Italy’s tourist attractions are proving to be fertile ground for the Hollywood rom-com these days: the recently released Letters To Juliet (2010) incorporated the cult surrounding Verona’s star-crossed lovers as its narrative catalyst whilst When In Rome opts instead for the legend of the – fictional – Fontana d’Amore to cast its magic spell over its gormless characters and provide the foundation for its countless corny comic turns.
The labotomized fairy tale premise of When In Rome is perhaps one of the lamest concepts to be committed to screen in recent memory: when Beth, a materialistic-career-obsessed-lovelorn art curator, plucks four coins and a poker chip from the Fountain of Love (the producers were presumably not granted access to the Trevi fountain given its immortalisation in far better films) she inadvertently awakens a magic spell that sees the money’s previous owners fall madly, deeply in love with her. This rag-tag bunch of persistent admirers include a vain model (Dax Shepard), an Italian artist (Will Arnet), a street magician (Jon Heder) and a widower/creep (Danny De Vito) whilst Josh Duhamel sleepwalks his way through the role of leading man Nick. Predictably, problems arise when Beth falls in love with the latter but is faced with the conundrum of quelling the spell, thus putting a premature end to her one chance of obtaining true happiness.
Whilst When In Rome’s most cumbersome restraint is its inherent lack of comic potential, it is also irrevocably weighed down by the unsympathetic nature of its characters. Beth – being the career woman she is – treats her mobile as a conduit for her emotions (“How is he getting reception?” she wonders wistfully) and is only capable of perceiving time in relation to banking regulations (“That not even enough time for a credit check!”). Nick (Josh Duhamel) – with his generic good looks and effortless affability – treads the fine line between ladies man and men’s man thanks to his corresponding talents for womanising and playing poker while supping on a Budweiser.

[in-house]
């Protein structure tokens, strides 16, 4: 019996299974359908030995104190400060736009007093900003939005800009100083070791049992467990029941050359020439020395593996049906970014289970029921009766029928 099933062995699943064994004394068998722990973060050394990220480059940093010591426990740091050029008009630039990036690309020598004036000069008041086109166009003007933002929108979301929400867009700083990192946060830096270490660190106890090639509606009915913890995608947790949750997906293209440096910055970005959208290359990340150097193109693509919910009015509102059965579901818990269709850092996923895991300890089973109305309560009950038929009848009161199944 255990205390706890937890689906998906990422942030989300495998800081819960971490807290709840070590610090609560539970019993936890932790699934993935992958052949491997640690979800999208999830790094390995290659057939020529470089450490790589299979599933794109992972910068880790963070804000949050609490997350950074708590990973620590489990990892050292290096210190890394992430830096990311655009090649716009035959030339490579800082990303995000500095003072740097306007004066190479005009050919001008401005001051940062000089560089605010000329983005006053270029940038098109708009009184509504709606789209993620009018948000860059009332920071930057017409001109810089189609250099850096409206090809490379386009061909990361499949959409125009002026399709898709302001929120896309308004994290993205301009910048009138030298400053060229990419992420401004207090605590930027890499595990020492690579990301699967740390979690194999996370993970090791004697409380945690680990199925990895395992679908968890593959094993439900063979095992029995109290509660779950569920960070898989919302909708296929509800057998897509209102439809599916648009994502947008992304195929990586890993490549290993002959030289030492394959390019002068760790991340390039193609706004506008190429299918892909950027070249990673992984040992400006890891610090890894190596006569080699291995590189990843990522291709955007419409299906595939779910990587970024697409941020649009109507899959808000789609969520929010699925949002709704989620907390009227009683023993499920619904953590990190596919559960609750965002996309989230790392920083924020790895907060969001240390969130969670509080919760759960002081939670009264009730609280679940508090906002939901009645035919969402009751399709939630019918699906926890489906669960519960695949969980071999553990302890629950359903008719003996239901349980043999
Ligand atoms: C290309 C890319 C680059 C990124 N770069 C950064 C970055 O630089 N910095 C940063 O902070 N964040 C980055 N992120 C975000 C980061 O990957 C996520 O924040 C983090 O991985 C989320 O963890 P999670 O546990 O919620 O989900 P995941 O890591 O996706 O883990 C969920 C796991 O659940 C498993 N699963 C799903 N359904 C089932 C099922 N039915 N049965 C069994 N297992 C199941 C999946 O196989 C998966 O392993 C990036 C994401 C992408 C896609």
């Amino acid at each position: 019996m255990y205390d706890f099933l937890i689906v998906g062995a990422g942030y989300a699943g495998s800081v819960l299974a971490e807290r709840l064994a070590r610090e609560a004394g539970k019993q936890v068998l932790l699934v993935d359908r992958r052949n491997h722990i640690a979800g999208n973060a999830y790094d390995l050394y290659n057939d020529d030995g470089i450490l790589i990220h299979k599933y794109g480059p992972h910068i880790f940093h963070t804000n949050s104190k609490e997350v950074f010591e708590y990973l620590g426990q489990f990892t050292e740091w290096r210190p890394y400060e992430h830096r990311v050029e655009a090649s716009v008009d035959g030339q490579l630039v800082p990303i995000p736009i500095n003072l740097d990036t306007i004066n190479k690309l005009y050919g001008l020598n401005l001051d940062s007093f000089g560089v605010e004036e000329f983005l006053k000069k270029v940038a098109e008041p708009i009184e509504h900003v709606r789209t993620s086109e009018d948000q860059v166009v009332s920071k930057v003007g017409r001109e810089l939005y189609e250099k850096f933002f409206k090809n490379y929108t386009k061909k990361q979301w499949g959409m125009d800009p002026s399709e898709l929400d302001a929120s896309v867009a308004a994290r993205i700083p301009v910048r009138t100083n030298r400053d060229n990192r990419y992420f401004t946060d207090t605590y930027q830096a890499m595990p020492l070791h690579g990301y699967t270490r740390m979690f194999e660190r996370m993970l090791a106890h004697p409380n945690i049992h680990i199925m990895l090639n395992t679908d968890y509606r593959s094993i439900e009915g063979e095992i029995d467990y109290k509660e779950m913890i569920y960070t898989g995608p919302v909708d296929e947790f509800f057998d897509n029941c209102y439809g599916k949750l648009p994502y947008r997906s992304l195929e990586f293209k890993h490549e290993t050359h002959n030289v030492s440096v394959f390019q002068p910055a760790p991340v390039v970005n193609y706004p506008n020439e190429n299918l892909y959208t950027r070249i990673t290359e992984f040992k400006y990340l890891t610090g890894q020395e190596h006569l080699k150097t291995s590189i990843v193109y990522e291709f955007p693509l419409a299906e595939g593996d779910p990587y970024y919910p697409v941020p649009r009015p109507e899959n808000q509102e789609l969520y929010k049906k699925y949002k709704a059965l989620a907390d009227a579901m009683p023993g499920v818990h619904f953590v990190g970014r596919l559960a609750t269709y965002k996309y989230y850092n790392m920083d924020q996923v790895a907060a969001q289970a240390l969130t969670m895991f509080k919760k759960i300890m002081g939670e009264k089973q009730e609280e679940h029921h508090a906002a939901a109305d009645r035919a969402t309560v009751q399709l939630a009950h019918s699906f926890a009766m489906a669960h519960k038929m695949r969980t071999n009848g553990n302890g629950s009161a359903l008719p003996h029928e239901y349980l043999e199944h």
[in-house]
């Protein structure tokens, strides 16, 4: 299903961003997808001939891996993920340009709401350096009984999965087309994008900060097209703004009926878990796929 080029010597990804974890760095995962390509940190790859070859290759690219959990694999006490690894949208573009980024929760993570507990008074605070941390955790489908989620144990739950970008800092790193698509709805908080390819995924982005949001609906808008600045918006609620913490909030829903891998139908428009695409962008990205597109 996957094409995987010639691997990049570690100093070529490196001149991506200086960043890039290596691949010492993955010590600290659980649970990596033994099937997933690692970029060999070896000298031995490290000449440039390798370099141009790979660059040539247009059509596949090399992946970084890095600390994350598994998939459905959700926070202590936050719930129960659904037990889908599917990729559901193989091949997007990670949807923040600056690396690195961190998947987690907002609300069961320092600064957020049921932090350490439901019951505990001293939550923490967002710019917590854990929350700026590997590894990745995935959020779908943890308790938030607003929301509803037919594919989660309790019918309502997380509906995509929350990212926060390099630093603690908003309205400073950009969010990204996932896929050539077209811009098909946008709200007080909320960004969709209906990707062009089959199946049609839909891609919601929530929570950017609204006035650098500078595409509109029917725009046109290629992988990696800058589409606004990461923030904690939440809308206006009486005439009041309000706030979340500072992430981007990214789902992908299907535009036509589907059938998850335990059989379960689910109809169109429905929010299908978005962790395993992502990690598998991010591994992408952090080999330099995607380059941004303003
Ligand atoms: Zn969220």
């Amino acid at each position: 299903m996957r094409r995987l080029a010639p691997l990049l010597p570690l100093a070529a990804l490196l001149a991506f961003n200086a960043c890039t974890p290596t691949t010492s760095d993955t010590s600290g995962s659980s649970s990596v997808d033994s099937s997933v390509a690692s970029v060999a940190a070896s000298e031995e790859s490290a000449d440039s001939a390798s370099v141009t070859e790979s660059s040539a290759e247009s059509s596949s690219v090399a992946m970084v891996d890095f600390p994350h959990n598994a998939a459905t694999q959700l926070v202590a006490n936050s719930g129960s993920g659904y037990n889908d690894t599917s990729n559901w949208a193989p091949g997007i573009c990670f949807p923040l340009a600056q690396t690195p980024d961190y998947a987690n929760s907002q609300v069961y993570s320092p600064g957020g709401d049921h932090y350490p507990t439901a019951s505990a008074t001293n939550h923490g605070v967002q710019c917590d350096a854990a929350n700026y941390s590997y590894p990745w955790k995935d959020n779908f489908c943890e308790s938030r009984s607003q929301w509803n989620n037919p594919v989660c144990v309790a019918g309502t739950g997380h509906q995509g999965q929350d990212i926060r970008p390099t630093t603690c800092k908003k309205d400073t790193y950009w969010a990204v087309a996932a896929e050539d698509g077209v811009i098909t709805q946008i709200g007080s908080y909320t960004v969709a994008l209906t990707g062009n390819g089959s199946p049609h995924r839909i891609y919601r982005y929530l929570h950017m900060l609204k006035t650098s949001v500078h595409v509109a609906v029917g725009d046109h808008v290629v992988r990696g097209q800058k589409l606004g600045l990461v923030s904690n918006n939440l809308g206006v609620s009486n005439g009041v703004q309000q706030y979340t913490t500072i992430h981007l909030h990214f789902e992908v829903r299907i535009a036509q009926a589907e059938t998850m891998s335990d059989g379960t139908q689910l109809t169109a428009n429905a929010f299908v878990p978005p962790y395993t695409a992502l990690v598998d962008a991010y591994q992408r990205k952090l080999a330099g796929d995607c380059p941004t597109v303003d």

Like Letters To Juliet, When In Rome also wastes an impressive cast; Anjelica Huston pops up in a small role as Beth’s boss; Danny De Vito, whose career took a recent boost after appearing in It’s Always Sunny In Philadelphia, is horribly underused; Will Arnet, better known as Gob in Arrested Development, is-a-reduceda-to-a-terrible-Italian-stereotype; while Jon Heder is briefly reunited with Napoleon Dynamite‘s Pedro, as if to remind future casting agents of prior career highlights.
As When In Rome limps towards the final reel, it is impossible not to equate the images of coins being thrown into the fountain with the waste of money the film ultimately amounts to. One hopes director-for-hire Mark Steven Johnson, when in Rome, made a wish himself: primarily for a better opportunity than this.